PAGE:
A new study has shown that online browsing has more than doubled in the UK, with four in 10 people using the internet on a tablet.
People in the UK are browsing the Web twice as much as they did 10 years ago. According to Ofcom, this surge is down to increased smartphone and tablet use.
The results of Ofcom’s tenth Media Use and Attitudes Report, which interviewed 1,890 UK adults aged over 16, revealed that the average person aged 16 and above claimed to spend 20 hours and 30 minutes online. In 2005, people in the UK claimed they spent just nine hours and 54 minutes online.
Those aged 16 – 24-years-old saw the biggest increase from 10 hours and 24 minutes in 2005 to over 27 hours and 36 minutes in 2014.
The regulator says the increase in internet time was fuelled by growing smartphone and tablet usage.
Apple’s first iPad was released five years ago. Just five per cent of users reported using a tablet for online use in 2010. That figure increased to 39 per cent in 2014.
Smartphone use also doubled during the same period. Just 30 per cent of adults used smartphones for internet browsing in 2010, whilst 66 per cent now use smartphones for the internet.
Internet use away from home has also increased. In 2005, the average user spent 30 minutes a week on the internet away from home. Users spent 2 hours and 18 minutes surfing the internet away from home in 2014.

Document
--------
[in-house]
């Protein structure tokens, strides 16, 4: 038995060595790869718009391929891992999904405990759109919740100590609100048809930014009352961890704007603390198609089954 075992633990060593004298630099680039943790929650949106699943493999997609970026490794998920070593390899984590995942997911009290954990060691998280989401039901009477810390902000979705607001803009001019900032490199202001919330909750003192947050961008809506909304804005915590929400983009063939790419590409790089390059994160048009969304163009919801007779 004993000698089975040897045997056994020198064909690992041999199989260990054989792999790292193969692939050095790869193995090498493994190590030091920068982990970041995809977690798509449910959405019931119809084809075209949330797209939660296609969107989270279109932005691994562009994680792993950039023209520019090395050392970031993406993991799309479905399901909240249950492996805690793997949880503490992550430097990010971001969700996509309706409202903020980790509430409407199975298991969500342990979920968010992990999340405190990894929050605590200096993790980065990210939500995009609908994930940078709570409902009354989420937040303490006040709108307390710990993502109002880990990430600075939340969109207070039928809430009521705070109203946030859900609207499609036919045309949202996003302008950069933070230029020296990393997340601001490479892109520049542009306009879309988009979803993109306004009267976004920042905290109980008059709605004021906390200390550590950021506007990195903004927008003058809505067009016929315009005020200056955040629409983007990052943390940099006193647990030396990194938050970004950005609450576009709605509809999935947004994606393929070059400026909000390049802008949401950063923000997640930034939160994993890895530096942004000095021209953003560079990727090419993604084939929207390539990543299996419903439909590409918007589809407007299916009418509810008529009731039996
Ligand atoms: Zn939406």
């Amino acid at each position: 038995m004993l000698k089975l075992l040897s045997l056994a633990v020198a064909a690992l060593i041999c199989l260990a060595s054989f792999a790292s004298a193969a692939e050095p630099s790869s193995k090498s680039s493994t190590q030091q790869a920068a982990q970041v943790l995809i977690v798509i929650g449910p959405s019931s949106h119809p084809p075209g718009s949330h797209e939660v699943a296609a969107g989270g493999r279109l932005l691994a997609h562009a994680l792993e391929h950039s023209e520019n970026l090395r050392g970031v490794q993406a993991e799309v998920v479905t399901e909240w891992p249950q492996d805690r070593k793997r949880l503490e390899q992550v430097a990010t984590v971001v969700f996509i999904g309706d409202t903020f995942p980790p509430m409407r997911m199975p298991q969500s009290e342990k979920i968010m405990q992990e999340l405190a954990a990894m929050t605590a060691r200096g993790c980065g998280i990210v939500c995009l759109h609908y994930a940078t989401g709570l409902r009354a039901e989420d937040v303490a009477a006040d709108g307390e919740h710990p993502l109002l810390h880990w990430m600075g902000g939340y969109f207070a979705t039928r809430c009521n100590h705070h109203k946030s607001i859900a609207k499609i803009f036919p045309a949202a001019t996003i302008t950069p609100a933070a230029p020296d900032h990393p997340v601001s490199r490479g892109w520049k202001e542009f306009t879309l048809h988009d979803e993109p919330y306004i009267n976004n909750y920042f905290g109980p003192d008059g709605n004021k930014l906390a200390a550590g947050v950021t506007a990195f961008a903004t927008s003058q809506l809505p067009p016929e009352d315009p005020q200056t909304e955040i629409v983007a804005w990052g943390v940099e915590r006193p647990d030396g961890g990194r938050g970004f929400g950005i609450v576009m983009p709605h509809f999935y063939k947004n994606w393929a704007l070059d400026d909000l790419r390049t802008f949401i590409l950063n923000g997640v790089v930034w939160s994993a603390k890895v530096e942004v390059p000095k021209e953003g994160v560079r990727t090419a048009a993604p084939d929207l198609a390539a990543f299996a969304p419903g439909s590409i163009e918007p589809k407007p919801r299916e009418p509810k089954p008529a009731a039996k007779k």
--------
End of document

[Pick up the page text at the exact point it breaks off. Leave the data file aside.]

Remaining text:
Internet gaming and messaging
The report also revealed that mobiles are used more than consoles for gaming. It found that 26 per cent played games on their phone, whilst 17 per cent played games on consoles.
Instant messaging use also increased due to online messaging services including BlackBerry Messenger, WhatsApp and Facebook Messenger.
Ofcom also discovered that regular instant messaging use increased from 29 per cent of mobile phone users in 2013 to 42 per cent in 2014. It found that 25-34-year-olds were the largest users, with 80 per cent using instant messaging services compared to 38 per cent in 2005.
Text messaging also increased. Users regularly used text messaging increased from 20 per cent in 2005 to 90 per cent, whilst email use has risen from five per cent to 52 per cent.